A few thoughts…
In a nutshell: I grew up in a lot of different places surrounded by people who didn’t look like me. Movement was a common language, despite skin color or ability. As a result, RahDanceWorks reflects my personal mission – which is to support inclusivity and diversity through dance content.
Unfortunately racism shows up all over the world in different ways. Overt and nuanced. Please don’t be fooled – injustice is real. And, in case you’ve been living under a rock…
Racism shows up, all the time, in the dance world.
Sometimes it’s hard to see, but it is never okay. It has always been important to be anti-racist, but a lot of folks (white folks) are finally opening up to what this means because of the increased awareness and documentation around police brutality. And what it means to be anti-racist is to take an active approach to dismantling systems, speech, and structures that harbor racist ideas.
I’ve recently started getting my voice out there/blogging so I haven’t been able to touch base on this but I would not feel truthful to my mission if I did make sure not express the following:
I stand with our Black and Brown community members fighting hate and racial injustice in America.
To the dance artists of color in this community, I want to loudly and unequivocally say that YOU MATTER HERE. Your voice is important. Your work is valuable. Your perspective is important.
I continue to listen, watch, educate myself, and stay up-to-date to be an informed and active white accomplice for BIPOC (black, indigenous and people of color) communities in all areas of life — but especially for the communities I’m involved in. For my fellow white folks: you can do it too, if you haven’t already started. There are so many ways to get involved, and a couple of ways I’ve included here. Please remember to keep educating yourself beyond these bits below:
- Donate to and get email alerts for Black Lives Matter.
- Amplify artists and voices of BIPOC communities on your social media.
- Donate to Color of Change, the largest online racial justice organization in the USA.
- Read and act on 75 Things White People Can do do Racial Justice.
- Donate to a Bail Fund to help protesters who get arrested (you can use this crowdsourced Google Doc of bail funds).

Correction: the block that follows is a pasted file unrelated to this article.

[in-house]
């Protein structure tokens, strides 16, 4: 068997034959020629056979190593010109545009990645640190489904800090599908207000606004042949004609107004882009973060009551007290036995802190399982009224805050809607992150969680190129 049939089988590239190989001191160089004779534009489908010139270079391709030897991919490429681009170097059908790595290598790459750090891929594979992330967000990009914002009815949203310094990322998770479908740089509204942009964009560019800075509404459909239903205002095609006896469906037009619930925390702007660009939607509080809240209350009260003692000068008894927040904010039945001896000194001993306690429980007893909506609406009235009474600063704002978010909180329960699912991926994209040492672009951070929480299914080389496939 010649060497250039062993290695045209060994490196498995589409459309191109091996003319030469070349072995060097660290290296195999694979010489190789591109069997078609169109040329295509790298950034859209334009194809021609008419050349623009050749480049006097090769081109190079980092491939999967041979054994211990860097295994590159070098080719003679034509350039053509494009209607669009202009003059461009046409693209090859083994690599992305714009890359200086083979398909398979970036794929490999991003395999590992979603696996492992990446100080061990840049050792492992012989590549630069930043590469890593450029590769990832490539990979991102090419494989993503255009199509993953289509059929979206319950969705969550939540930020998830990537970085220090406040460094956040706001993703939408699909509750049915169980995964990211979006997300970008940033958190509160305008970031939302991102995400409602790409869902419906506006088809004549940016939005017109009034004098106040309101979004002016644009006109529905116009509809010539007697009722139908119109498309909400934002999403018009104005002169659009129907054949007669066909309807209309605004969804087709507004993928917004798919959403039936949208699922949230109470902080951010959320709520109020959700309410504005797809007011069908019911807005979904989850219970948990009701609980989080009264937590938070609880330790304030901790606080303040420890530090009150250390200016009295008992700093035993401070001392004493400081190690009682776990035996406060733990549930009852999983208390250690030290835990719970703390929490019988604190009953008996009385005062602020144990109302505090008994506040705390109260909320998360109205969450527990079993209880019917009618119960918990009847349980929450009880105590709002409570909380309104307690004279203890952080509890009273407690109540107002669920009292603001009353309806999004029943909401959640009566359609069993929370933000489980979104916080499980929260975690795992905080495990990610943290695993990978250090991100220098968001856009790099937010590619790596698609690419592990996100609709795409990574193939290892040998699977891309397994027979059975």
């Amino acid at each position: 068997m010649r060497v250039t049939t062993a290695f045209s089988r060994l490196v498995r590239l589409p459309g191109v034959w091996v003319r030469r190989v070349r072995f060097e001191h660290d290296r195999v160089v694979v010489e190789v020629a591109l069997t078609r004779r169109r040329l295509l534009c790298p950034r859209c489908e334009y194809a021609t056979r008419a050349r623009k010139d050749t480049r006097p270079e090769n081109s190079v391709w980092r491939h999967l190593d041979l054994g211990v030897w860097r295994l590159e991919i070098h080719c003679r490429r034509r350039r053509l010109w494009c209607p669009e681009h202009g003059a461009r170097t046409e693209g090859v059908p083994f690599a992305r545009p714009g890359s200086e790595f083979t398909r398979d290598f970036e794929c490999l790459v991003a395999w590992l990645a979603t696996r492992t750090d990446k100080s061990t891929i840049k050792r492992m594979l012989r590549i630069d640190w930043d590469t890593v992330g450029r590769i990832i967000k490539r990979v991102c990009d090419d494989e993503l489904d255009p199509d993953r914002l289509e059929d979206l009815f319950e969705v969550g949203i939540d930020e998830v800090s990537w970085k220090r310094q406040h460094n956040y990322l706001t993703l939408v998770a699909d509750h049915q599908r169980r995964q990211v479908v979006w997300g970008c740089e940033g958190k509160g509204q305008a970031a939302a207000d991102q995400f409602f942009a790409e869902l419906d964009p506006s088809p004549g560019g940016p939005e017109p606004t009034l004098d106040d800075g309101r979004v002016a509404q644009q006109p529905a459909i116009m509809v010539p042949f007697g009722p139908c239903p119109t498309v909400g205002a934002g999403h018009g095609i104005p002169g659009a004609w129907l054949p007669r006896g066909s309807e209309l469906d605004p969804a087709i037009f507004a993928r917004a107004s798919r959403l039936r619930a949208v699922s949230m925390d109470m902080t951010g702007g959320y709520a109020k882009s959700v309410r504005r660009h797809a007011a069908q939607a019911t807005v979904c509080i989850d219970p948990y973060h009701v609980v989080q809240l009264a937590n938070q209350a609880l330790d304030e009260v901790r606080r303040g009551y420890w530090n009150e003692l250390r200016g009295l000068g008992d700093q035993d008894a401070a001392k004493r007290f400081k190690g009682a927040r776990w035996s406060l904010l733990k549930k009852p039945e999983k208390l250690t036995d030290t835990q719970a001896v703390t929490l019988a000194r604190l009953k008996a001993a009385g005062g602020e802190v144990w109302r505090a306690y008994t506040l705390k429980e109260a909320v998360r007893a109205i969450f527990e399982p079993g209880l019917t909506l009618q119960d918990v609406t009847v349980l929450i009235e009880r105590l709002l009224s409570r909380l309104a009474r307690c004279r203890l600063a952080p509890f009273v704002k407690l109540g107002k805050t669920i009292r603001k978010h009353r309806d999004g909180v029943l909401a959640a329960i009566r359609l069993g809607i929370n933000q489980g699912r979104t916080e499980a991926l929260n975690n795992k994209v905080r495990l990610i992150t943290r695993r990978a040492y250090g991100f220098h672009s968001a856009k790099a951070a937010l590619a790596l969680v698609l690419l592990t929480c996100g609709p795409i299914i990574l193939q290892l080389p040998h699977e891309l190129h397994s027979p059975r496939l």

And, here’s one, tip of the iceberg, question on my mind:
How can we white people who work in the field of dance act as accomplices to those who confront and face the consequences of racist criminalization?*
In the dance community, this violence is present in the perpetual erasure and appropriation of the traditions, legacies and histories of Black, Indigenous, and peoples of color and the immense profit being made on the backs of these communities with little wealth returning to them. This practice bleeds into the current crisis, as artists and art workers of color are often the first to lose their jobs and the last to have access to funding.**
Injustice happens in many ways, so let’s make sure to hold each other accountable, show up for one another, and take action for one another.
Here are just a couple of dance-specific resources I’ve seen:
- The Dance Union Town Hall for Collective Action
- An Open Letter to Arts Organizations Rampant with White Supremacy
If you listen and read to either of the above links (which I highly recommend), then I encourage you to Venmo the artists involved to support the time and work that went into their efforts.
This post is just one piece of the conversation. RahDanceWorks is a one woman show, but contributing to change comes in many forms. This is ongoing and active work.
If this statement of support for BIPOC communities makes you uncomfortable or react in a negative way, I would really like to hear from you so we can have a conversation.
Together we are stronger.
Sarah (Founder of RahDanceWorks)
p.s. Leave a comment below if you have a resource to share or legitimate anti-racist fund to donate to. Please know that hateful comments or speech will not be tolerated here.
Photo credit: Tim Gouw
*Question is credited to Contemporary Dance and Whiteness.
**Words in this section are credited to Dance/NYC’s “Open Letter To The Dance Community in Response to the Murders of Black People”